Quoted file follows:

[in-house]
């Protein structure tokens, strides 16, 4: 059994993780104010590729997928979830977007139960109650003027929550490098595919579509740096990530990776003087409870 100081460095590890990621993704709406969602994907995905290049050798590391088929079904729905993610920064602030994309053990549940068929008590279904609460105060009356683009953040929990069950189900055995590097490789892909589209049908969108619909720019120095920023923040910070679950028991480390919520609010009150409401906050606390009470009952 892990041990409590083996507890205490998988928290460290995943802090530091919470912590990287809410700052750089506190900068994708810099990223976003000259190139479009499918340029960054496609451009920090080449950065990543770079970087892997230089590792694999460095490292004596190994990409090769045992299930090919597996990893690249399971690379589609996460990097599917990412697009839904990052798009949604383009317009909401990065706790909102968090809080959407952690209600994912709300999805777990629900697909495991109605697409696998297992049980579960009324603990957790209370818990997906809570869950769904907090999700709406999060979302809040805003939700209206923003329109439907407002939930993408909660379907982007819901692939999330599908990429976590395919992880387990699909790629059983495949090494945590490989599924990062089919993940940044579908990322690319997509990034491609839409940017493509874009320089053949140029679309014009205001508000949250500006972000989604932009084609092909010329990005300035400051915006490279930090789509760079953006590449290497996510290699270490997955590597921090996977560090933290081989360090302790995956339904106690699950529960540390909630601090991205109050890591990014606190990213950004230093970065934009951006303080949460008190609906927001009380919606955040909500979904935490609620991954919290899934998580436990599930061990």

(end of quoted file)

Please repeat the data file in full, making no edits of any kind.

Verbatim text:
[in-house]
């Protein structure tokens, strides 16, 4: 059994993780104010590729997928979830977007139960109650003027929550490098595919579509740096990530990776003087409870 100081460095590890990621993704709406969602994907995905290049050798590391088929079904729905993610920064602030994309053990549940068929008590279904609460105060009356683009953040929990069950189900055995590097490789892909589209049908969108619909720019120095920023923040910070679950028991480390919520609010009150409401906050606390009470009952 892990041990409590083996507890205490998988928290460290995943802090530091919470912590990287809410700052750089506190900068994708810099990223976003000259190139479009499918340029960054496609451009920090080449950065990543770079970087892997230089590792694999460095490292004596190994990409090769045992299930090919597996990893690249399971690379589609996460990097599917990412697009839904990052798009949604383009317009909401990065706790909102968090809080959407952690209600994912709300999805777990629900697909495991109605697409696998297992049980579960009324603990957790209370818990997906809570869950769904907090999700709406999060979302809040805003939700209206923003329109439907407002939930993408909660379907982007819901692939999330599908990429976590395919992880387990699909790629059983495949090494945590490989599924990062089919993940940044579908990322690319997509990034491609839409940017493509874009320089053949140029679309014009205001508000949250500006972000989604932009084609092909010329990005300035400051915006490279930090789509760079953006590449290497996510290699270490997955590597921090996977560090933290081989360090302790995956339904106690699950529960540390909630601090991205109050890591990014606190990213950004230093970065934009951006303080949460008190609906927001009380919606955040909500979904935490609620991954919290899934998580436990599930061990």